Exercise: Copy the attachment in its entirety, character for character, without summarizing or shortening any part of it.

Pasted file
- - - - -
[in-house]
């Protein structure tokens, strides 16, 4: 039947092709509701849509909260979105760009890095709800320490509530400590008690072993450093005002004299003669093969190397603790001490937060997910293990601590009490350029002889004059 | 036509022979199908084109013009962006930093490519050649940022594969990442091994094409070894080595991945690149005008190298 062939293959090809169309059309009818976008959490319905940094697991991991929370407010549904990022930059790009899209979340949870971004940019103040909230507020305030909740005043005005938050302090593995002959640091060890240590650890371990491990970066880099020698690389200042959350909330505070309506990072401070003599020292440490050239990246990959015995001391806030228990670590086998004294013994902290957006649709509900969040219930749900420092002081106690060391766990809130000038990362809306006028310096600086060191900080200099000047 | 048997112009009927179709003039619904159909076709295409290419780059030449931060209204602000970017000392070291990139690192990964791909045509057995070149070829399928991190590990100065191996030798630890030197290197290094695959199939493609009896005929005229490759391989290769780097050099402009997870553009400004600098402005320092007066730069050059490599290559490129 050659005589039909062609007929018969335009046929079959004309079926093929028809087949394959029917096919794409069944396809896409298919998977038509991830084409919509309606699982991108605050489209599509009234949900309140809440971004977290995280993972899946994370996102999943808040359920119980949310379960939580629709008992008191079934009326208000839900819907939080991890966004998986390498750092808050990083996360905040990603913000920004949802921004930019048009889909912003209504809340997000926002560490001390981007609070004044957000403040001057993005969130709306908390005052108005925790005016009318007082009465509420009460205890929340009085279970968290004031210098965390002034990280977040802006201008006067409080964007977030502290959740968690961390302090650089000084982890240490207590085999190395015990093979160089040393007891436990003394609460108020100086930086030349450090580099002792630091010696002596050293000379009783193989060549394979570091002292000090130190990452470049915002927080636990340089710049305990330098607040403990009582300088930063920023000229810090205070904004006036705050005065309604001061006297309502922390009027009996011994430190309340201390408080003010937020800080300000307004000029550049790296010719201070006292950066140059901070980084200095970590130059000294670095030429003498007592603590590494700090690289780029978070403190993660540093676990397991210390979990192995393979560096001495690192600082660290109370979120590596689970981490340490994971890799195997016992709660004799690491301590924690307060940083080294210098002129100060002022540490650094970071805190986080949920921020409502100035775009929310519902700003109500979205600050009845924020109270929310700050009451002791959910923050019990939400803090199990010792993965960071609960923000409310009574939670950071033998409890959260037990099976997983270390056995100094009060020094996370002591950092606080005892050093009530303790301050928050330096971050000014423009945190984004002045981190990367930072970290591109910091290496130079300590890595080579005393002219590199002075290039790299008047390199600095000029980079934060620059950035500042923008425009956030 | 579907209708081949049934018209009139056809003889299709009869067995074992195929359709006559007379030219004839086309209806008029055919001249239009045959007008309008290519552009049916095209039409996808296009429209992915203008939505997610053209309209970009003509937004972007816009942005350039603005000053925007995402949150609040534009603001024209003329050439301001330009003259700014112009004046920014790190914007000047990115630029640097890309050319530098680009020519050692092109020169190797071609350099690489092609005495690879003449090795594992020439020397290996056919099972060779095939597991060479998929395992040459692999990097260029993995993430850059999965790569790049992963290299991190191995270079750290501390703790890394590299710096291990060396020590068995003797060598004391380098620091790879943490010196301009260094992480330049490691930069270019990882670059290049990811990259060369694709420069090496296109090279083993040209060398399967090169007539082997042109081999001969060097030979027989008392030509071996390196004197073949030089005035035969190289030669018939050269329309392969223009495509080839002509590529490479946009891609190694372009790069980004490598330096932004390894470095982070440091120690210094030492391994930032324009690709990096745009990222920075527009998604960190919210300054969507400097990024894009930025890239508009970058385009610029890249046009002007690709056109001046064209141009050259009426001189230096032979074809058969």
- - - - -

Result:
[in-house]
């Protein structure tokens, strides 16, 4: 039947092709509701849509909260979105760009890095709800320490509530400590008690072993450093005002004299003669093969190397603790001490937060997910293990601590009490350029002889004059 | 036509022979199908084109013009962006930093490519050649940022594969990442091994094409070894080595991945690149005008190298 062939293959090809169309059309009818976008959490319905940094697991991991929370407010549904990022930059790009899209979340949870971004940019103040909230507020305030909740005043005005938050302090593995002959640091060890240590650890371990491990970066880099020698690389200042959350909330505070309506990072401070003599020292440490050239990246990959015995001391806030228990670590086998004294013994902290957006649709509900969040219930749900420092002081106690060391766990809130000038990362809306006028310096600086060191900080200099000047 | 048997112009009927179709003039619904159909076709295409290419780059030449931060209204602000970017000392070291990139690192990964791909045509057995070149070829399928991190590990100065191996030798630890030197290197290094695959199939493609009896005929005229490759391989290769780097050099402009997870553009400004600098402005320092007066730069050059490599290559490129 050659005589039909062609007929018969335009046929079959004309079926093929028809087949394959029917096919794409069944396809896409298919998977038509991830084409919509309606699982991108605050489209599509009234949900309140809440971004977290995280993972899946994370996102999943808040359920119980949310379960939580629709008992008191079934009326208000839900819907939080991890966004998986390498750092808050990083996360905040990603913000920004949802921004930019048009889909912003209504809340997000926002560490001390981007609070004044957000403040001057993005969130709306908390005052108005925790005016009318007082009465509420009460205890929340009085279970968290004031210098965390002034990280977040802006201008006067409080964007977030502290959740968690961390302090650089000084982890240490207590085999190395015990093979160089040393007891436990003394609460108020100086930086030349450090580099002792630091010696002596050293000379009783193989060549394979570091002292000090130190990452470049915002927080636990340089710049305990330098607040403990009582300088930063920023000229810090205070904004006036705050005065309604001061006297309502922390009027009996011994430190309340201390408080003010937020800080300000307004000029550049790296010719201070006292950066140059901070980084200095970590130059000294670095030429003498007592603590590494700090690289780029978070403190993660540093676990397991210390979990192995393979560096001495690192600082660290109370979120590596689970981490340490994971890799195997016992709660004799690491301590924690307060940083080294210098002129100060002022540490650094970071805190986080949920921020409502100035775009929310519902700003109500979205600050009845924020109270929310700050009451002791959910923050019990939400803090199990010792993965960071609960923000409310009574939670950071033998409890959260037990099976997983270390056995100094009060020094996370002591950092606080005892050093009530303790301050928050330096971050000014423009945190984004002045981190990367930072970290591109910091290496130079300590890595080579005393002219590199002075290039790299008047390199600095000029980079934060620059950035500042923008425009956030 | 579907209708081949049934018209009139056809003889299709009869067995074992195929359709006559007379030219004839086309209806008029055919001249239009045959007008309008290519552009049916095209039409996808296009429209992915203008939505997610053209309209970009003509937004972007816009942005350039603005000053925007995402949150609040534009603001024209003329050439301001330009003259700014112009004046920014790190914007000047990115630029640097890309050319530098680009020519050692092109020169190797071609350099690489092609005495690879003449090795594992020439020397290996056919099972060779095939597991060479998929395992040459692999990097260029993995993430850059999965790569790049992963290299991190191995270079750290501390703790890394590299710096291990060396020590068995003797060598004391380098620091790879943490010196301009260094992480330049490691930069270019990882670059290049990811990259060369694709420069090496296109090279083993040209060398399967090169007539082997042109081999001969060097030979027989008392030509071996390196004197073949030089005035035969190289030669018939050269329309392969223009495509080839002509590529490479946009891609190694372009790069980004490598330096932004390894470095982070440091120690210094030492391994930032324009690709990096745009990222920075527009998604960190919210300054969507400097990024894009930025890239508009970058385009610029890249046009002007690709056109001046064209141009050259009426001189230096032979074809058969």